Black and White Health Differences Explored in Art
TONY COX, host:
This is NEWS & NOTES. I'm Tony Cox.
A conversation with the director of the new movie, “Dreamgirls.” But first, minority groups received poorer quality healthcare than whites according to recent research. For many of us, these gaps are abstract. But now, an exhibit in Winston Salem, North Carolina, clarifies these disparities among African-Americans in words and photos.
From member station WUNC, Rose Hoban reports.
ROSE HOBAN: Vera Jordan(ph) was only 11 years old when she began to develop skin lesions, and her hair mysteriously began to fall out.
Ms. VERA JORDAN: We didn't have the medical coverage. We didn't have access to medical coverage because of my mom. We grew up poor.
HOBAN: A few years later, Jordan was diagnosed with discoid lupus, a disfiguring autoimmune disorder. By then, her face and scalp were discolored and scarred. But today, seeing Jordan, you'd never know it.
Ms. JORDAN: In the mornings when I get up, I have to take my medications. But a part of my healing is the make-up, make sure the wig is on straight, make sure - I mean if you look at me, most people they - oh, that's a wig. I can't believe it, you know.
HOBAN: Jordan bared her secrets for a photography exhibit that's currently being shown at the Delta Arts Center in Winston-Salem. Jamie Hunter is a researcher from the Maya Angelou Center on Minority Health at Wake Forest University. She says the exhibit called ”Voices of African-American Health” is itself a form of field research.
Ms. JAMIE HUNTER (Wake Forest University): Typically, research involves researchers like myself going out into the community and doing something -having some kind of intervention or collecting some kind of data then leaving. And the community, you know, they provide a service to us as researchers but they never truly get involve. They never truly have ownership of the research process.
HOBAN: In this case, the research process included giving several dozen African-American subjects, cameras and journals to record the experiences they had as patients or caregivers. Over 700 photos were taken and curators selected around 40 that most vividly highlight health disparities between African-Americans and others.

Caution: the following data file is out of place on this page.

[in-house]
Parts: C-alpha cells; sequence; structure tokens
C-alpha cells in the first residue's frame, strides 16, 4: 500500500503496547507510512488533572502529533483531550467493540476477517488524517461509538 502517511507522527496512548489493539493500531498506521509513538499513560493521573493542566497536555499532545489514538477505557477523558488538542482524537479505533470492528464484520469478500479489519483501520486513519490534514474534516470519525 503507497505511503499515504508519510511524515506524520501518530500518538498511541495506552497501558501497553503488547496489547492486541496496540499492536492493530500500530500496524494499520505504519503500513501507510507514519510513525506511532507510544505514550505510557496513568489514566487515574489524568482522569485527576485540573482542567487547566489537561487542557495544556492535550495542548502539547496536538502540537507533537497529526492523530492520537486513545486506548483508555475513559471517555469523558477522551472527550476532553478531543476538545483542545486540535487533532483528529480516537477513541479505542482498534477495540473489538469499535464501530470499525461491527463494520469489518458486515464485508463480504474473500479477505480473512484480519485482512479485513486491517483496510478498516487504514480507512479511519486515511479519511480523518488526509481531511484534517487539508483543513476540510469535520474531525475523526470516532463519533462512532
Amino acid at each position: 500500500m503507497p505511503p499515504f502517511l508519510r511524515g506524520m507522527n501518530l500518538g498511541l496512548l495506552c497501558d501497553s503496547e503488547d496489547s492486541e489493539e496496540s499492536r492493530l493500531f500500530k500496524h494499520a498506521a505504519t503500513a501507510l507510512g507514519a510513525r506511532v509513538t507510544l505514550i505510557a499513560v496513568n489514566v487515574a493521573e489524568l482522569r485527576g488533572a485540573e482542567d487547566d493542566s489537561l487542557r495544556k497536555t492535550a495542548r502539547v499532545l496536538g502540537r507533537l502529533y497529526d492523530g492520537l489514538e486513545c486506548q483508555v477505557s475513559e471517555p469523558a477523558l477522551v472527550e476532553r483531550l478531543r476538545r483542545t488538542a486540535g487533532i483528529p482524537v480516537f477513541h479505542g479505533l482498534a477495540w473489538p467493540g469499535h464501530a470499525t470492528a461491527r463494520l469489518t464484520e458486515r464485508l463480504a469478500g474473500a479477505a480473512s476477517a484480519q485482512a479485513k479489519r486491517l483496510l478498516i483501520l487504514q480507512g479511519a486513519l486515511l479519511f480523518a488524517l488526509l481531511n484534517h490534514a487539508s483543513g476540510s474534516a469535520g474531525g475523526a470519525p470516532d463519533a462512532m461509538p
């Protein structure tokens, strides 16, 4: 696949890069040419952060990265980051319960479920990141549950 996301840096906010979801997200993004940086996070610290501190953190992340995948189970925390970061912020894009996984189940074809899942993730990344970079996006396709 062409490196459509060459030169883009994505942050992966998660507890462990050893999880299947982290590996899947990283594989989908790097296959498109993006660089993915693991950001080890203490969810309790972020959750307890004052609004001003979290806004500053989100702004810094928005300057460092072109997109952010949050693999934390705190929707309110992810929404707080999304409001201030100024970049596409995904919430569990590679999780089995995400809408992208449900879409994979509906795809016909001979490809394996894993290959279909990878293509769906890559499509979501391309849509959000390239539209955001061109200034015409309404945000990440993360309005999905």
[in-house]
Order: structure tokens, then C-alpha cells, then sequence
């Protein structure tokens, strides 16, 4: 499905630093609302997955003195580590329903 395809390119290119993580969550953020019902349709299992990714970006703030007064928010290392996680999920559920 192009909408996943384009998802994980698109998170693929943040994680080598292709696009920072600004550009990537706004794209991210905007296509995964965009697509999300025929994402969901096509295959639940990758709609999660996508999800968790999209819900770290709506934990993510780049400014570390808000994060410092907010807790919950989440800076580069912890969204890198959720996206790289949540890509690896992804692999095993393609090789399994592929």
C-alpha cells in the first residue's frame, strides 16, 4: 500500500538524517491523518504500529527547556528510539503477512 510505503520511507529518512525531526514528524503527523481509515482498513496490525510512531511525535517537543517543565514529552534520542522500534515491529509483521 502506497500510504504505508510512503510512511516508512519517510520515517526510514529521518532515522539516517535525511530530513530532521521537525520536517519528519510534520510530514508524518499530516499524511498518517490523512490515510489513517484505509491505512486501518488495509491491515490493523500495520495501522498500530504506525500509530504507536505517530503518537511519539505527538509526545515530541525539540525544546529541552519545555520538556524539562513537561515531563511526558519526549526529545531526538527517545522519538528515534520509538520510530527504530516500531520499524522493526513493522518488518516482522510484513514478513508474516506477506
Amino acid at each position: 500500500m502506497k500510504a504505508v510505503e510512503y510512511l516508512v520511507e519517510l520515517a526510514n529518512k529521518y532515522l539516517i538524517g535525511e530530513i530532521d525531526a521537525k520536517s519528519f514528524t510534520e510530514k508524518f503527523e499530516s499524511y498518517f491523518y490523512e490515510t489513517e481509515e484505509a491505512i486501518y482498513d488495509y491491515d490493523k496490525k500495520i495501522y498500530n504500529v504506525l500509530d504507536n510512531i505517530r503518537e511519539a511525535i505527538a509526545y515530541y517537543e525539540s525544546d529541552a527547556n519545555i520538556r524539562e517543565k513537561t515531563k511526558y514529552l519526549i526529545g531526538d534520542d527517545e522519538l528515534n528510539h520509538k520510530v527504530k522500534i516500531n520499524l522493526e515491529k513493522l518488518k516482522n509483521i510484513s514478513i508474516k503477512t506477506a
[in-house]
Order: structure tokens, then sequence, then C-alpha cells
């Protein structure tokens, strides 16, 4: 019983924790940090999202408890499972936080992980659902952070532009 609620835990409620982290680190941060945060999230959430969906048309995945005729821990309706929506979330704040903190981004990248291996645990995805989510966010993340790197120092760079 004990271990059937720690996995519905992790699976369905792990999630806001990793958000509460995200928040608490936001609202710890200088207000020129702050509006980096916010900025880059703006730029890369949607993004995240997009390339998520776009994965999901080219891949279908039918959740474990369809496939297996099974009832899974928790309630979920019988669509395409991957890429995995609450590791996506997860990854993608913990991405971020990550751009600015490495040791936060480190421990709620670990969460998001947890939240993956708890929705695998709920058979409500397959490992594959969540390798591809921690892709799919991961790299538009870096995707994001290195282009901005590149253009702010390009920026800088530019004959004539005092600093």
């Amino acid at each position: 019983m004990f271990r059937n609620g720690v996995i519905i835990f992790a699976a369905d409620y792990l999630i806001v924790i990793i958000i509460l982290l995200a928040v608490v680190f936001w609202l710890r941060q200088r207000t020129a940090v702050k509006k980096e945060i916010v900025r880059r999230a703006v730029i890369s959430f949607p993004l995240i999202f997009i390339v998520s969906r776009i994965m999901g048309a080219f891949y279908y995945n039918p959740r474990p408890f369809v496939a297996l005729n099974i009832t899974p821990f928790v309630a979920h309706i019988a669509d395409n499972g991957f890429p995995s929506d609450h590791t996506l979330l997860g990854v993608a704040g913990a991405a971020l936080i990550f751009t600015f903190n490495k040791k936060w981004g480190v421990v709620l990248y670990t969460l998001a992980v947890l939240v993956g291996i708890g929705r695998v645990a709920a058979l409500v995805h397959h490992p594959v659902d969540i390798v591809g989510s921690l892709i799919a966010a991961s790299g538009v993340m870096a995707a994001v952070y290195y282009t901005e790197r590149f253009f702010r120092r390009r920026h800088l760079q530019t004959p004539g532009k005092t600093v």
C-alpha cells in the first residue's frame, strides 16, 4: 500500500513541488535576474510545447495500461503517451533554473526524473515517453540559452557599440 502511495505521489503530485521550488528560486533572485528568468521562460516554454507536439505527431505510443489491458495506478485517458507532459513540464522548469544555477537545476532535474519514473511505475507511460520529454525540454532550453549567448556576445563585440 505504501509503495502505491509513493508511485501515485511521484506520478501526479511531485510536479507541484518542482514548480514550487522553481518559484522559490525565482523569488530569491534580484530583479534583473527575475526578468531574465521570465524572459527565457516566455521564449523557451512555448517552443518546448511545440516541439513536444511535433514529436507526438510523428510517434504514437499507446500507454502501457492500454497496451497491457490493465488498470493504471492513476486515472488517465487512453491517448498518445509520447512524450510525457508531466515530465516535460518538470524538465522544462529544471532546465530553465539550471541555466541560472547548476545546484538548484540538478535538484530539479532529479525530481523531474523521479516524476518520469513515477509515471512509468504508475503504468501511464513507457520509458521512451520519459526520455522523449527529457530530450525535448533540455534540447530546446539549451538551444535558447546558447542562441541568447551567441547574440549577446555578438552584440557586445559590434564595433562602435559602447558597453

The rest of the photos are archived at the Maya Angelou Center. Hunter says the photos get beyond the statistics. Nationwide, African-Americans are more likely to die from heart disease and diabetes. And African-Americans have higher rates of infant mortality.
Show curator and collaborator Diane Ceasar(ph) says one of her favorites is a photo taken by someone who lost her baby.
Ms. DIANE CEASAR: It's a sanded playground with kind of a hobby horse, duck and just you see this lonely little duck surrounded by this sandy playground - just desolate.
HOBAN: Ceasar reads from the woman's journal entry posted next to the photograph.
Ms. CEASAR: When my milk came in, I wished I was dead. Breast-feeding meant so much to me. I had the hormones, no baby. I had the milk, no baby. I had the wounds, no baby.
HOBAN: Ceasar and Hunter say that during the project, they heard stories from participants about discrimination, about lack of access to healthcare, about being shut out of medical decisions that affected them. Many used the project to come to grips with these issues.
Participants used photography and journaling as a way of coping. William Hill was diagnosed with bowel cancer in 2004. He took a photo of the IV bag hanging over his head as he received chemotherapy. Hill reads from the journal entry he made the day he took the photo.
Mr. WILLIAM HILL: Today, is a five-hour treatment day for me. The medicine is already flowing into my body. I sit there and watch the slow drift of the IV in it. I am continuously amazed that the number of people who come for treatment. The center buzzes with people from 8 to 5, five days a week. Why do so many people have cancer?
HOBAN: Hill's wife, Charlayne(ph), has been caring for her husband for the past two years. She was also recently diagnosed with diabetes. She's been taking photos too, including one of a detour sign on a lonely road.
Ms. CHARLAYNE HUNTER: What I saw then, I thought, well, this is a lot like life. You know, it just happens. You're going along and there's this detour, reroute.
HOBAN: Is this your journal?
Ms. HUNTER: That's my writing, yes.
HOBAN: Would you read that for me?
Ms. HUNTER: There's a detour sign at the top of the drive. One of the bridges crossing a small lake is being repaired. Temporarily, traffic must turn at the side street. Unexpected illnesses and loses are much the same. Life is redirected. Dreams and plans are postponed, if not cancelled permanently; major, minor, inconveniences, disappointments, unanswered questions, what ifs, anxiety.
HOBAN: On a recent day, hospice worker Rachel Burrel(ph) is visiting the exhibit. She says many people who don't work in hospices or with very sick patients can't understand why she loves what she does. She says these powerful images get that across.
Ms. RACHEL BURREL: You just meet such wonderful people which such courage. I mean this is not a morbid exhibit. This is an inspirational exhibit. It's like this is real people in real life, you know.
HOBAN: “Voices of African-American Health” continues through the end of the week in Winston-Salem. The organizers hope it will become a permanent exhibit in a local hospital.
For NPR News, I'm Rose Hoban in Winston-Salem, North Carolina.
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